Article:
The World Wide Web, it sometimes seems, was invented to play games. Indeed, it’s the logical successor to the computer, postal, and BBS games of the ’80s and ’90s. Maybe Tim Berners-Lee didn’t have game-playing on his mind when he devised http and html back then, but 20 years on the number of people playing games on Facebook tell where our heads are at now.
Piling on irony, it’s that same HTML, in it’s fifth invocation, that’s now driving Web game development. But what exactly are “Web Games?”
The Web took off in 1997, not long after Macromedia acquired FutureSplash Animator, renamed it Flash, and gave it away as a free browser plugin. Within five years it was the premier Web game technology media, and led to Adobe buying Macromedia at the end of 2005. However, under Adobe’s stewardship Flash’s scripting language spawned a proper programming language called Actionscript. This freed developers from the tyranny of Flash’s Stage and Timelines, which were really designer’s tools. For the rest of the decade Web Games and Flash were synonymous.
Flash games came in all shapes and sizes and across most genres. Now game-aggregation sites like King.com and Kongregate.com have hundreds of Flash games to play, mainly single-player but with quite a few multiplayer titles, too.
Flash still has issues. It’s single-threaded and a bit of a resource hog, but thousands of games on the Web are testimony to just how good a technology it is (even if half of them are Tower Defense or Mafia games). There were also a number of freemium strategy games built on HTML, server-side PHP and graphics. These include war games such as Travian and Inselkampf and the text RPG Torn. Graphics aside, these have a low barrier to entry and anyone with a LAMP (Linux, Apache, MySQL and PHP) hosting account can set one up.
With third-party installers like Softaculous providing instant installs onto hosting accounts, you can set up your own Shadown’s Rising or Black Nova Trader’s game in a minute or two without any coding or technical skill needed.
2005 and Google.
Also, 2005 was the year a little-known website called Facebook began picking up new users at an increasing rate. Two years later, it launched an application platform where games could be played by millions of users. Anyone could develop and run their own game on Facebook, as long as they ran it on their own servers and proxied it to be played on Facebook’s pages. Probably the most successful startup game company spurred by Facebook is Zynga, which launched in July 2007, now has over 200 million monthly users and revenue approaching the billion-dollar mark from advertising and in-game currency.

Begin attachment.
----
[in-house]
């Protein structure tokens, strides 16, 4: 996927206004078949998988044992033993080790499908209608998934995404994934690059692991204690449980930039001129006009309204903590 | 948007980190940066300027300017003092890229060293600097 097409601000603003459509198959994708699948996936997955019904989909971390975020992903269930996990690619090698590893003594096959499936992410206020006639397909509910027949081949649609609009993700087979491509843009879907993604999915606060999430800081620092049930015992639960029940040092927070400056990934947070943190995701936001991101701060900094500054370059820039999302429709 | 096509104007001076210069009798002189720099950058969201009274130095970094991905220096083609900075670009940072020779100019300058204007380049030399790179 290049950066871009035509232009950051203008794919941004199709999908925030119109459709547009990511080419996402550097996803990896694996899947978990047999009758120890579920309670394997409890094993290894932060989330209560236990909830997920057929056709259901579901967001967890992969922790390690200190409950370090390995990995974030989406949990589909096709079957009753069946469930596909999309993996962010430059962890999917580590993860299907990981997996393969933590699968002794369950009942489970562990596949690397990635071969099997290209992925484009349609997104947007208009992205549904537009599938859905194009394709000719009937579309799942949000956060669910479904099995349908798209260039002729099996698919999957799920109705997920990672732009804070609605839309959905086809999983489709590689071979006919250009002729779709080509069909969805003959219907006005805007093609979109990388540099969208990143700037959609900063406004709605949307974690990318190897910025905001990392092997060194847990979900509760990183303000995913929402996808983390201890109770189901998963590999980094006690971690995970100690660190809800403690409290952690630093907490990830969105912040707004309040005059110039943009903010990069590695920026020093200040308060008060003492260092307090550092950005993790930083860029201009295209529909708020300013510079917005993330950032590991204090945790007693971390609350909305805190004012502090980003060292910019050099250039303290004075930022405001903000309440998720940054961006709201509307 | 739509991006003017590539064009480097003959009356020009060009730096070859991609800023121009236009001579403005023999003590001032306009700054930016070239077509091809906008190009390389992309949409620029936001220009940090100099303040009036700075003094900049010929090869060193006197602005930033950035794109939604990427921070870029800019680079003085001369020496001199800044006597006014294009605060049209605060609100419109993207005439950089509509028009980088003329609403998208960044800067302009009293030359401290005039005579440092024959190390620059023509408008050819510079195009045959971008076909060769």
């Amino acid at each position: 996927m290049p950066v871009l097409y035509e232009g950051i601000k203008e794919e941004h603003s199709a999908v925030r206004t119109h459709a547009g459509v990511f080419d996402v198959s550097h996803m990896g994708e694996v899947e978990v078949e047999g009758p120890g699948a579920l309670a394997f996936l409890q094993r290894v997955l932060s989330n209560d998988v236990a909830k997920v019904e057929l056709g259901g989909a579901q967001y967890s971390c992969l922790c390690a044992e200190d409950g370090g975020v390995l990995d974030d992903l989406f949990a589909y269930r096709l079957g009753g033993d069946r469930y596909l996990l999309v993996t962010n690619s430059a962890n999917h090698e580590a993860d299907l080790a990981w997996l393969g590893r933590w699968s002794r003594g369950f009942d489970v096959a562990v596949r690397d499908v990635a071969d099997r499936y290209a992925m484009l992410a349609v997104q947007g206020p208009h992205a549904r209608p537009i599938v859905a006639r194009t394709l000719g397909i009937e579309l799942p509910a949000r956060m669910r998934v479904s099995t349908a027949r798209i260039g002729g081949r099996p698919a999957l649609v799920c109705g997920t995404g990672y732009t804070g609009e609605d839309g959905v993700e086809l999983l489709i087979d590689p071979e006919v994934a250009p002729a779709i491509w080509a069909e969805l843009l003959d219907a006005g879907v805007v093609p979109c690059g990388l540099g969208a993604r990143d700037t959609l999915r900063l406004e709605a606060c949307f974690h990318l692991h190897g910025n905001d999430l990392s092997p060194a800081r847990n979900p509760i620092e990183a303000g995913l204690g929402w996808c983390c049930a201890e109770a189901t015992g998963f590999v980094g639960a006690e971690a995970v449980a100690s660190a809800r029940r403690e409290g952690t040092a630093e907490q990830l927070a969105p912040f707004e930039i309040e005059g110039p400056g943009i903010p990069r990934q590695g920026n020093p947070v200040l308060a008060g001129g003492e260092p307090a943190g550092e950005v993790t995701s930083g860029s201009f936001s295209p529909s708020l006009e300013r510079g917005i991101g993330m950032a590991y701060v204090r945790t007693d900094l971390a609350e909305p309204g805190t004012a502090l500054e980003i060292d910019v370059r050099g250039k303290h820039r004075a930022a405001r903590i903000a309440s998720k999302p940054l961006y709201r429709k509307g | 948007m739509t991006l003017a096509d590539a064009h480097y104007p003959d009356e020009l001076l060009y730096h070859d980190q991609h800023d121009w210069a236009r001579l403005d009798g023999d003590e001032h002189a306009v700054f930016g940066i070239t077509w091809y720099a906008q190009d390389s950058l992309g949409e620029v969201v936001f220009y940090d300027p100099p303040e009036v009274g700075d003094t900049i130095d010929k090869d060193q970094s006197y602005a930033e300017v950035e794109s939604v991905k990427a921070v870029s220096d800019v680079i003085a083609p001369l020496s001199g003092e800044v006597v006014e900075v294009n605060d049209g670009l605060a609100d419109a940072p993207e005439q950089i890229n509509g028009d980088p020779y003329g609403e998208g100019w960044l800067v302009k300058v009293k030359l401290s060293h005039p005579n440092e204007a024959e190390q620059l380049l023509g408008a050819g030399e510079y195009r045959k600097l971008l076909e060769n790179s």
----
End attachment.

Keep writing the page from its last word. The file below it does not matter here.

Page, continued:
Zynga’s most popular games include FarmVille, CastleVille and CityVille. To keep you playing, they get you to involve your friends and build obligations. You don’t want to accept their gifts and labors in your game without returning the favors. They use Flash clients talking to a proprietary server and use private and public cloud technology (Citrix’s Cloud.com and Amazon EC2) to scale up, and for storage and backend processing.
Read More about Zynga Z-Cloud
Apple iPhone and HTML5
In 2007, the iPhone launched. A year later came the 3G model and the App Store. Web games were sidelined by iPhone Apps that could be played anytime, anywhere. Steve Jobs refused to support Flash on the iPhone/iPad, but that didn’t impact their game-playing capabilities and in fact began a move away from Browser plugins. Adobe fought back and developed technology to convert Flash games for the iPhone while pushing Flash Lite for the Android and other platforms. But by late 2011, Adobe admitted defeat and withdrew from the mobile Flash market.
What is WebGL?
There’s also the Chrome browser with Google Native Client support for native drivers, i.e., software in C/C++ that runs within the browser. While these are “Chrome-only” Web games, the speed advantage is a strong inducement to go there. Plus, plenty of games in C and C++ can be ported with Quake, Xaos and the Mame game emulator.
The Next Five Years
With over 500,000 apps in the App Store–of which the biggest category is games–the iOS remains a major platform. However, you have to wonder how long Apple can keep WebGL out of Safari. If Flash supported multi-core, it might still have a chance of competing with HTML5/WebGL, so the battle for the best browser game development technology isn’t quite settled. But with 34 of the top 100 websites already switched to HTML5, and HTML5 games now appearing in droves, the smart money has to be on HTML5.